Paul H. Artes, PhD
Department of Ophthalmology
REVIEWED BY M. BRUCE SHIELDS, MD
New Haven, Connecticut
PROBABLY THE MOST SIGNIFICANT CONTRIBUTION TO our understanding of glaucoma during the final quarter of the twentieth century was the recognition that glaucoma is a group of optic neuropathies with multiple causes and complex mechanisms leading to death of retinal ganglion cells. While scientists continue to search for the precise causes and mechanisms, clinicians are faced with the need for better diagnostic techniques to. document the subtle changes of glaucomatous optic neuropathy.
As Drs Lemij and Schuman note in their book, The Shape of Glaucoma, there are "many promising imaging technologies" and "clinicians are faced with the decision of whether or not to purchase such technology - and, which technology to choose." The purpose of their book, therefore, was "to explore and compare the various glaucoma diagnostic technologies."
The book represents the transactions of a meeting of clinicians and scientists in February 1999 in The Netherlands. A strength of the book is that the contributors are international experts, who share with each other and the reader their recent work and observations regarding image analysis in glaucoma. The scientific merit of the book is seen in the fact that, of the nineteen participants, there are six MDs, nine PhDs, and three MD, PhDs.
A minor weakness of the book is that it focuses almost exclusively on measurement of the retinal nerve fiber layer, using three technologies: scanning laser polarimetry, optic coherence tomography, and retinal thickness mapping. Measurement of optic nerve head topography by confocal scanning laser tomography was the subject of only one chapter and mentioned in two others that compared this technology with nerve fiber layer measurements. There was also an under representation of red-free fundus photography. The authors refer to this problem in their Preface, explaining that some invitees did not attend the meeting.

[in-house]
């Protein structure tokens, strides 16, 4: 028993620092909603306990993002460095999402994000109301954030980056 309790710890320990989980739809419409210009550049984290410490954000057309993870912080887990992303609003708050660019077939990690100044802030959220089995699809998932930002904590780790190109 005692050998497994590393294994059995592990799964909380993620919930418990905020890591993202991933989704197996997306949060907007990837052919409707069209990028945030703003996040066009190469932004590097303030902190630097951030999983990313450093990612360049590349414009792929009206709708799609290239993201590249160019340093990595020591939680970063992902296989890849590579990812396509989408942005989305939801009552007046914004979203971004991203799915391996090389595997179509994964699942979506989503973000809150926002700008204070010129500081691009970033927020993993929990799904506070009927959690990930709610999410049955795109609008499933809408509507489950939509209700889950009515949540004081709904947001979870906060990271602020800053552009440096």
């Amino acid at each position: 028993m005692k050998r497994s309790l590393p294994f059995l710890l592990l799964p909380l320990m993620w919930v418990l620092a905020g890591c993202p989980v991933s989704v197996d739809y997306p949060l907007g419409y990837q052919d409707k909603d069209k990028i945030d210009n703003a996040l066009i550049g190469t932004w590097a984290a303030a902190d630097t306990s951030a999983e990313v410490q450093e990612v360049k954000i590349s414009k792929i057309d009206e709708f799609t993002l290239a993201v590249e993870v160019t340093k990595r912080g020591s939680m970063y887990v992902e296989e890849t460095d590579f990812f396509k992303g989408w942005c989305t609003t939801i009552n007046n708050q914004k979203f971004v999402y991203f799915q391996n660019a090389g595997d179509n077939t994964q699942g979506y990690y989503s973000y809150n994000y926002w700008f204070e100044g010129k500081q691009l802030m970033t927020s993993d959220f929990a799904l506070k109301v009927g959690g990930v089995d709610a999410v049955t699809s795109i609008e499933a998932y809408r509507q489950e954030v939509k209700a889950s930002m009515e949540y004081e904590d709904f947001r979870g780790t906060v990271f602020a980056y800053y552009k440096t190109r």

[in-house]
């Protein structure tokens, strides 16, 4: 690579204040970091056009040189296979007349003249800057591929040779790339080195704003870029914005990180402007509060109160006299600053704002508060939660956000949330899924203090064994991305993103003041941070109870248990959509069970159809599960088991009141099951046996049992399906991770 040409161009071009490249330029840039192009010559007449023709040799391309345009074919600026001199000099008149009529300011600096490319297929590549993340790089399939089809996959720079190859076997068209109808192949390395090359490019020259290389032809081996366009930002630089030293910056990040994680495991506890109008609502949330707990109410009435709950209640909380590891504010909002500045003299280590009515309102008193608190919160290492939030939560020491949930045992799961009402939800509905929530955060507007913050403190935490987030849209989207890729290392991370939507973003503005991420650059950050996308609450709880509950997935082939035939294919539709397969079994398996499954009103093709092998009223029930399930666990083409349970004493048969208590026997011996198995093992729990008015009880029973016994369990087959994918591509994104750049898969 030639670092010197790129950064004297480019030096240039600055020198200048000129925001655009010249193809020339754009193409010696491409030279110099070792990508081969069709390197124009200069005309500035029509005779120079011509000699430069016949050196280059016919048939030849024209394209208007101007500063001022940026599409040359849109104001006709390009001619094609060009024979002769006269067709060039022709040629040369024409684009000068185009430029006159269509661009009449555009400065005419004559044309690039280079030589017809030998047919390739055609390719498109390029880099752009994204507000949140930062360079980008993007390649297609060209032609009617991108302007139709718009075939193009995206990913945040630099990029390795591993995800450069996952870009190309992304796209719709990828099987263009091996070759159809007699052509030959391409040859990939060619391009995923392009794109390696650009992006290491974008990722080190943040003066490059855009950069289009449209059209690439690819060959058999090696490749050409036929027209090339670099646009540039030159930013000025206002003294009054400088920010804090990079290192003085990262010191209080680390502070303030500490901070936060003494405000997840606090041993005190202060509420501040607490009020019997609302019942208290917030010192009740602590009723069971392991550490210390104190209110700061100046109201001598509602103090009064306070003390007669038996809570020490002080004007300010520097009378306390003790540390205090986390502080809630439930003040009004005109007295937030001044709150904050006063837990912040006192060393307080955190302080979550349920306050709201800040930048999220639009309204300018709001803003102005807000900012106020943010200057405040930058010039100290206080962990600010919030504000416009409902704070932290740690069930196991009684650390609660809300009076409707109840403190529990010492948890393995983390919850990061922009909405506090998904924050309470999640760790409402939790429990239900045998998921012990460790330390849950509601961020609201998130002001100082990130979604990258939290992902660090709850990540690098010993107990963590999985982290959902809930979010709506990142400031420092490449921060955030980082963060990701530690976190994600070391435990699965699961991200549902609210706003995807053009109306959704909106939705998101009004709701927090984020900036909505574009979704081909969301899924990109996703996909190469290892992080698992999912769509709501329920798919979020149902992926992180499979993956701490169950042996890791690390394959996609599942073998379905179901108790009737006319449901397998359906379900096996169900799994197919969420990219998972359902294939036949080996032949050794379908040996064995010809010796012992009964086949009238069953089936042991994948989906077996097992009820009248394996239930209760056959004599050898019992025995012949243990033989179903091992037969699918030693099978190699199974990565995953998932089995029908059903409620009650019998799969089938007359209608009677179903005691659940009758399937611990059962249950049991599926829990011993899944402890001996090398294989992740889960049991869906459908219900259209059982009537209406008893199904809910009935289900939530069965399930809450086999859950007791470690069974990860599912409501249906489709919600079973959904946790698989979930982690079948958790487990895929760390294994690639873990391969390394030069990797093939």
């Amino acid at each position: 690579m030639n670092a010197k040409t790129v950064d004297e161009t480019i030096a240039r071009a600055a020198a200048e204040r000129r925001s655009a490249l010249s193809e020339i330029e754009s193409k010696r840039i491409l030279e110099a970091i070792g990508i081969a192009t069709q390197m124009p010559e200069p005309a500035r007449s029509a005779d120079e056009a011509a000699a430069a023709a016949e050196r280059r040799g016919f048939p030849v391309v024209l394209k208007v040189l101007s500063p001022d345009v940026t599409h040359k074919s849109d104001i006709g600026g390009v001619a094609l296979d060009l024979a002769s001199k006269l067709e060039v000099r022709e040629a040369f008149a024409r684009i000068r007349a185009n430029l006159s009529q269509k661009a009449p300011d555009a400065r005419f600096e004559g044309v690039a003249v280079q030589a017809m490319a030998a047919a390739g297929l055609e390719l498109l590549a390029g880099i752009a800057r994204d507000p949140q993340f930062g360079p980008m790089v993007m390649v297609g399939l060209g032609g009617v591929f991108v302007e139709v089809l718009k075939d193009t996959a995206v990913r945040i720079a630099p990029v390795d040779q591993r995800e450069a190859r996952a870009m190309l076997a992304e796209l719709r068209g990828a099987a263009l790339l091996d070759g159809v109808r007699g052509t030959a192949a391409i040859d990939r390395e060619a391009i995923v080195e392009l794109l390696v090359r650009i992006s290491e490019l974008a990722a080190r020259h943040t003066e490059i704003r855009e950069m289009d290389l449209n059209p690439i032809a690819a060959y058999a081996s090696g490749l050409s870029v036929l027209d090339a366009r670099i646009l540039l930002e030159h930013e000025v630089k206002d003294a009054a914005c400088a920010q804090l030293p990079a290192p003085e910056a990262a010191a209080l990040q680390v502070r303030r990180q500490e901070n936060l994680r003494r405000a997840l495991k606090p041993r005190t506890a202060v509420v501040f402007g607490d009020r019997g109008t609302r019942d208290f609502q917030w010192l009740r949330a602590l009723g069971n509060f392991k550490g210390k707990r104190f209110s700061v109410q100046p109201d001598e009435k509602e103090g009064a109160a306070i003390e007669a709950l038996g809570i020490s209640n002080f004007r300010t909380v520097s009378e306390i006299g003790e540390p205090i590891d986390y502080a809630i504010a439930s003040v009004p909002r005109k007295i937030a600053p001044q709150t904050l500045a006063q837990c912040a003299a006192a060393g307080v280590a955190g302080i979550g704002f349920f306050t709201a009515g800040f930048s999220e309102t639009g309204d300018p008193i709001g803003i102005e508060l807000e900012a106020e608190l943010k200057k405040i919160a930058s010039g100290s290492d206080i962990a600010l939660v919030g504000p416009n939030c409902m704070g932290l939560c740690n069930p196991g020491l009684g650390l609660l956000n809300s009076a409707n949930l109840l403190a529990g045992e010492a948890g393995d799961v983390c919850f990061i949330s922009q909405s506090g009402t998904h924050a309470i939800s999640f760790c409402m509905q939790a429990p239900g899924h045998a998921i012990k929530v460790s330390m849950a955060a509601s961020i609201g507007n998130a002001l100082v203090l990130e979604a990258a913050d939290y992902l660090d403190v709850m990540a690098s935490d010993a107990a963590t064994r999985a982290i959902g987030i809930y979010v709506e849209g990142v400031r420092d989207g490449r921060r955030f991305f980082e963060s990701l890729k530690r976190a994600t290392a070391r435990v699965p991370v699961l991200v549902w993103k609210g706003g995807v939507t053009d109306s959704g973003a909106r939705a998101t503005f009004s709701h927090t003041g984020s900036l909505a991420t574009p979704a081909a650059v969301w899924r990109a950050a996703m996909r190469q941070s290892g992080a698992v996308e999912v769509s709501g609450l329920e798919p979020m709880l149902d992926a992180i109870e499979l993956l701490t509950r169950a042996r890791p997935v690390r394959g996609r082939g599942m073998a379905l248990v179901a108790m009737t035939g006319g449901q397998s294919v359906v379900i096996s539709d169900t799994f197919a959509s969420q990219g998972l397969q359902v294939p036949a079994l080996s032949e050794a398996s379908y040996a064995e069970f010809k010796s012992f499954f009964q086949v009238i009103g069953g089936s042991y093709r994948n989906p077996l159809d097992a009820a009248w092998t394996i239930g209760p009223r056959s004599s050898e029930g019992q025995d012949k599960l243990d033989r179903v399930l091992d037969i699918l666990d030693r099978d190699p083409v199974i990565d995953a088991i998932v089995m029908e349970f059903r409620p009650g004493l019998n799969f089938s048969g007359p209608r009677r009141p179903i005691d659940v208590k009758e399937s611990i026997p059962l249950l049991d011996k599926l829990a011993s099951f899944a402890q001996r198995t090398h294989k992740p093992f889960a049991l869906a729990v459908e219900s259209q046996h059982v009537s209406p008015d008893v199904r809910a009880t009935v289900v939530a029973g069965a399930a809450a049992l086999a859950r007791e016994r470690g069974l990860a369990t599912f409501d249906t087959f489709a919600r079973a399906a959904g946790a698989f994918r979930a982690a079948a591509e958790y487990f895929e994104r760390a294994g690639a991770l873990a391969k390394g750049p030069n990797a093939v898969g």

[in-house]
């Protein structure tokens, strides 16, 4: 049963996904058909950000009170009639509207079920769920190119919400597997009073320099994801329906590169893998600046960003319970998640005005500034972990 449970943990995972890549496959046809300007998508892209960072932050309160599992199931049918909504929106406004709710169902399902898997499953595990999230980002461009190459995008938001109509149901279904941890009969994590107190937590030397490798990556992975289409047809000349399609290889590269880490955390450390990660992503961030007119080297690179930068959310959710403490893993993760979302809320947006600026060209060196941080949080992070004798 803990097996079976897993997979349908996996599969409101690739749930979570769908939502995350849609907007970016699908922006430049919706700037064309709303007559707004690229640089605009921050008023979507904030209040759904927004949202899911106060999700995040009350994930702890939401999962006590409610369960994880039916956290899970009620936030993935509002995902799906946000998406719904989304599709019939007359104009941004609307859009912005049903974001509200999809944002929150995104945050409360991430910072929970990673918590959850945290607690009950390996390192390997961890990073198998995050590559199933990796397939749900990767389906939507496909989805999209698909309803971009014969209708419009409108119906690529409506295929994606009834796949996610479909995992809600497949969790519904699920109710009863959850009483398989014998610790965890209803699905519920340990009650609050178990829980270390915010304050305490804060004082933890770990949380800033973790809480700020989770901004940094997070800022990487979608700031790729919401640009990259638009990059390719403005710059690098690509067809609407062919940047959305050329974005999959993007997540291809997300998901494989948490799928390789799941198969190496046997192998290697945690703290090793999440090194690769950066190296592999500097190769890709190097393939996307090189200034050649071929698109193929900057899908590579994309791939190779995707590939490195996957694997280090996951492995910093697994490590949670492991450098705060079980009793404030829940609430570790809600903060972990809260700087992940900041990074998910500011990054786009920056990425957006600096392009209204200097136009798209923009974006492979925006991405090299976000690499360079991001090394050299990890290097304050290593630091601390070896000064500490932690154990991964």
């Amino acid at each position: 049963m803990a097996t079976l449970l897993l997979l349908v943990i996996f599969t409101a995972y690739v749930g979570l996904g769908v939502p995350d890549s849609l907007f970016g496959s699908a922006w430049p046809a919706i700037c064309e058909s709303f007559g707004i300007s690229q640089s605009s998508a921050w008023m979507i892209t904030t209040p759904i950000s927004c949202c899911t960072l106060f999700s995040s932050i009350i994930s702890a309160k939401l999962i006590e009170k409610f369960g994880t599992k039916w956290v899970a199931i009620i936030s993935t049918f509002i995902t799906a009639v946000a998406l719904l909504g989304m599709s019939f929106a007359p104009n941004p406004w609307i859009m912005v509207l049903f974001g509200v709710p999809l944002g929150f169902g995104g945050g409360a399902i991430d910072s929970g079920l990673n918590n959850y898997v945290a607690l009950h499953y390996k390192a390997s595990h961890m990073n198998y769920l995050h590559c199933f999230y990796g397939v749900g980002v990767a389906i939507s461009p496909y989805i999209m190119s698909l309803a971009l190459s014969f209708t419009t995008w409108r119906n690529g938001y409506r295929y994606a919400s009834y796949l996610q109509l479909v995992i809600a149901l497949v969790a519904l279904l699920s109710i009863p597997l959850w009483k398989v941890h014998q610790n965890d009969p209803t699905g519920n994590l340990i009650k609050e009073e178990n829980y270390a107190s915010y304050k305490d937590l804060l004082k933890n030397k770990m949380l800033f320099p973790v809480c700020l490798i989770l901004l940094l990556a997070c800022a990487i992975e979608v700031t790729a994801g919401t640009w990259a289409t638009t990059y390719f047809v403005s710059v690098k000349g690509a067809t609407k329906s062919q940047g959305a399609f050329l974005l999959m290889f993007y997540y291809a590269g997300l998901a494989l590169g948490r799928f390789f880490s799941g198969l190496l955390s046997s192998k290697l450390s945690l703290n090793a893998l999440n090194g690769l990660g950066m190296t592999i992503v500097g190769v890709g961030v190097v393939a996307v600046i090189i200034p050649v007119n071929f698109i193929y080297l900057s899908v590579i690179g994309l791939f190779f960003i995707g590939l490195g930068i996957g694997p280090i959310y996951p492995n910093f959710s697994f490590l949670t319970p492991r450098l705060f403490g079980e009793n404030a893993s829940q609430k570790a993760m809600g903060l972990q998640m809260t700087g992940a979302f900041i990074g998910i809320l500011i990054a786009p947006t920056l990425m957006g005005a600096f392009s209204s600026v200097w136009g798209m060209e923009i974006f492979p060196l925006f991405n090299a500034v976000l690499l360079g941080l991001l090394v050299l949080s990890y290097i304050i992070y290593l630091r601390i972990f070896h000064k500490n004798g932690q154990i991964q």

Notwithstanding a lack of balance in the book, there is much interest and value. Especially interesting was the fourth chapter, which describes a third-generation optic coherence tomography, with ultrahigh bandwidth femto second laser technology that provides retinal imaging with three-micron axial resolution. Also of interest were four chapters on the Retinal Thickness Analyzer (Dicon®, San Diego, CA), which is a relatively new technology that maps retinal thickness by calculating the distance between two peaks of laser-light reflection from the inner limiting membrane and retinal pigment epithelium.
Another interesting feature, especially for the serious student of retinal imaging, was the panel discussions at the end of each chapter. Some chapters begin with a helpful abstract, and the book would have been enhanced by including this feature in each chapter. The book would also have been strengthened by an index.
I believe that this is a valuable book for those who are interested in the study of image analysis of the retinal nerve fiber layer. It may leave clinicians still wondering what technology to incorporate into their practices, although this is probably a question for which there is no clear answer, because the technology is continuing to evolve so rapidly. What it does say to all of us is that the future looks promising for many new imaging technologies that will assist us in diagnosing and managing the glaucomatous optic neuropathies.